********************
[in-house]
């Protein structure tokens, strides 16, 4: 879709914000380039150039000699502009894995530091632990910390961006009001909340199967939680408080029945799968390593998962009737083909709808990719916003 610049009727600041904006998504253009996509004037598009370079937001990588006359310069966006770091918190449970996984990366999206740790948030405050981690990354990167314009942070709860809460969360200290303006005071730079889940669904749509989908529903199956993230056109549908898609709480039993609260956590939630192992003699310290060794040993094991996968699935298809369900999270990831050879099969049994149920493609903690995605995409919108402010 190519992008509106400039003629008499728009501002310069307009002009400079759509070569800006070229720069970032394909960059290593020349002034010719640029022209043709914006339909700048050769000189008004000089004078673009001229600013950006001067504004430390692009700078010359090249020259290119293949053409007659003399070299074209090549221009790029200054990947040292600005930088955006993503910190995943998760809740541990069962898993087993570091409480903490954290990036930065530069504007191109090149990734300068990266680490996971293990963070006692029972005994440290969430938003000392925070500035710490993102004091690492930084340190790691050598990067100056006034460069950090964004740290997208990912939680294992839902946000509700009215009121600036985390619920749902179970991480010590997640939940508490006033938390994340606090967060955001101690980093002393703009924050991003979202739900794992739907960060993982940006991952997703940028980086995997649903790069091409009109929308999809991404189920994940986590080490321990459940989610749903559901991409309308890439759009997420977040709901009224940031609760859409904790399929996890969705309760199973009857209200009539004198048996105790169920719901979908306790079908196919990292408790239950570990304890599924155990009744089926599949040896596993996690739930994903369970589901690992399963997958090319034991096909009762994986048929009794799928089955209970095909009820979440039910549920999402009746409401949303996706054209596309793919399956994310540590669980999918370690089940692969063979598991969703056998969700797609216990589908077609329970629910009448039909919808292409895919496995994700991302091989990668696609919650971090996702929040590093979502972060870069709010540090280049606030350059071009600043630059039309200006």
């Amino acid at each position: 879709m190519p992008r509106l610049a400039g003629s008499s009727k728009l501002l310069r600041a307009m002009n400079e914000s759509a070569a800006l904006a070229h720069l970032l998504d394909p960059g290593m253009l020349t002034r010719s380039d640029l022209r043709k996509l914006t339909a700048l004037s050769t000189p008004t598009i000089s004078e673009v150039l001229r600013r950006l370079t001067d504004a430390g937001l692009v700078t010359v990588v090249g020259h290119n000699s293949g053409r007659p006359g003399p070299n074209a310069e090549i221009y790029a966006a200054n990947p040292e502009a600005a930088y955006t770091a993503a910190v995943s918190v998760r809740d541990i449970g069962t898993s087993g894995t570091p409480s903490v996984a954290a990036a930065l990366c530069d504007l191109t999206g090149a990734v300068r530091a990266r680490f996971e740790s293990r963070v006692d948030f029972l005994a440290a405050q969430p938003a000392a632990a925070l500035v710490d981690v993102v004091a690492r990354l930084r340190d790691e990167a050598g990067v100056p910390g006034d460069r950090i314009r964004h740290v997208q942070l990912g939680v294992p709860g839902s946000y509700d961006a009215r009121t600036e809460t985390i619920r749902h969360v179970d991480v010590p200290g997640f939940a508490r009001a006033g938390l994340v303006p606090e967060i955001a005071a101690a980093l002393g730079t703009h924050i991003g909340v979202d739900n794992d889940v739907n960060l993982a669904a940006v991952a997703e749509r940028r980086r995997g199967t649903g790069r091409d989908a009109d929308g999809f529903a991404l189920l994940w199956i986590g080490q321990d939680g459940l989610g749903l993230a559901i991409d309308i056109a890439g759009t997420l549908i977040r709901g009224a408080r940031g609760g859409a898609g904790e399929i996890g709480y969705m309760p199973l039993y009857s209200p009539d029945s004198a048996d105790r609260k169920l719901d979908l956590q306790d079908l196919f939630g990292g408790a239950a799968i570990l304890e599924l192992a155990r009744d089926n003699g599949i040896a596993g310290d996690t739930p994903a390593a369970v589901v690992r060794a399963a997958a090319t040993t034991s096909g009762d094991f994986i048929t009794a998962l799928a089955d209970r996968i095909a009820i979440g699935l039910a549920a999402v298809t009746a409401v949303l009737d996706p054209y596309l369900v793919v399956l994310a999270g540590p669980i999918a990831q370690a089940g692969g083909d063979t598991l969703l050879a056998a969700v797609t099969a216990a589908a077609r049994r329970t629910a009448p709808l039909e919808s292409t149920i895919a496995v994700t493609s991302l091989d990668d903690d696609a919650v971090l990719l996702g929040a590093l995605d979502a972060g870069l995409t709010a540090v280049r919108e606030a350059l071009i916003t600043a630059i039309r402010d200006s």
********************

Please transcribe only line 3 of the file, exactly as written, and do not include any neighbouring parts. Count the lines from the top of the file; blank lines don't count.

């Amino acid at each position: 879709m190519p992008r509106l610049a400039g003629s008499s009727k728009l501002l310069r600041a307009m002009n400079e914000s759509a070569a800006l904006a070229h720069l970032l998504d394909p960059g290593m253009l020349t002034r010719s380039d640029l022209r043709k996509l914006t339909a700048l004037s050769t000189p008004t598009i000089s004078e673009v150039l001229r600013r950006l370079t001067d504004a430390g937001l692009v700078t010359v990588v090249g020259h290119n000699s293949g053409r007659p006359g003399p070299n074209a310069e090549i221009y790029a966006a200054n990947p040292e502009a600005a930088y955006t770091a993503a910190v995943s918190v998760r809740d541990i449970g069962t898993s087993g894995t570091p409480s903490v996984a954290a990036a930065l990366c530069d504007l191109t999206g090149a990734v300068r530091a990266r680490f996971e740790s293990r963070v006692d948030f029972l005994a440290a405050q969430p938003a000392a632990a925070l500035v710490d981690v993102v004091a690492r990354l930084r340190d790691e990167a050598g990067v100056p910390g006034d460069r950090i314009r964004h740290v997208q942070l990912g939680v294992p709860g839902s946000y509700d961006a009215r009121t600036e809460t985390i619920r749902h969360v179970d991480v010590p200290g997640f939940a508490r009001a006033g938390l994340v303006p606090e967060i955001a005071a101690a980093l002393g730079t703009h924050i991003g909340v979202d739900n794992d889940v739907n960060l993982a669904a940006v991952a997703e749509r940028r980086r995997g199967t649903g790069r091409d989908a009109d929308g999809f529903a991404l189920l994940w199956i986590g080490q321990d939680g459940l989610g749903l993230a559901i991409d309308i056109a890439g759009t997420l549908i977040r709901g009224a408080r940031g609760g859409a898609g904790e399929i996890g709480y969705m309760p199973l039993y009857s209200p009539d029945s004198a048996d105790r609260k169920l719901d979908l956590q306790d079908l196919f939630g990292g408790a239950a799968i570990l304890e599924l192992a155990r009744d089926n003699g599949i040896a596993g310290d996690t739930p994903a390593a369970v589901v690992r060794a399963a997958a090319t040993t034991s096909g009762d094991f994986i048929t009794a998962l799928a089955d209970r996968i095909a009820i979440g699935l039910a549920a999402v298809t009746a409401v949303l009737d996706p054209y596309l369900v793919v399956l994310a999270g540590p669980i999918a990831q370690a089940g692969g083909d063979t598991l969703l050879a056998a969700v797609t099969a216990a589908a077609r049994r329970t629910a009448p709808l039909e919808s292409t149920i895919a496995v994700t493609s991302l091989d990668d903690d696609a919650v971090l990719l996702g929040a590093l995605d979502a972060g870069l995409t709010a540090v280049r919108e606030a350059l071009i916003t600043a630059i039309r402010d200006s």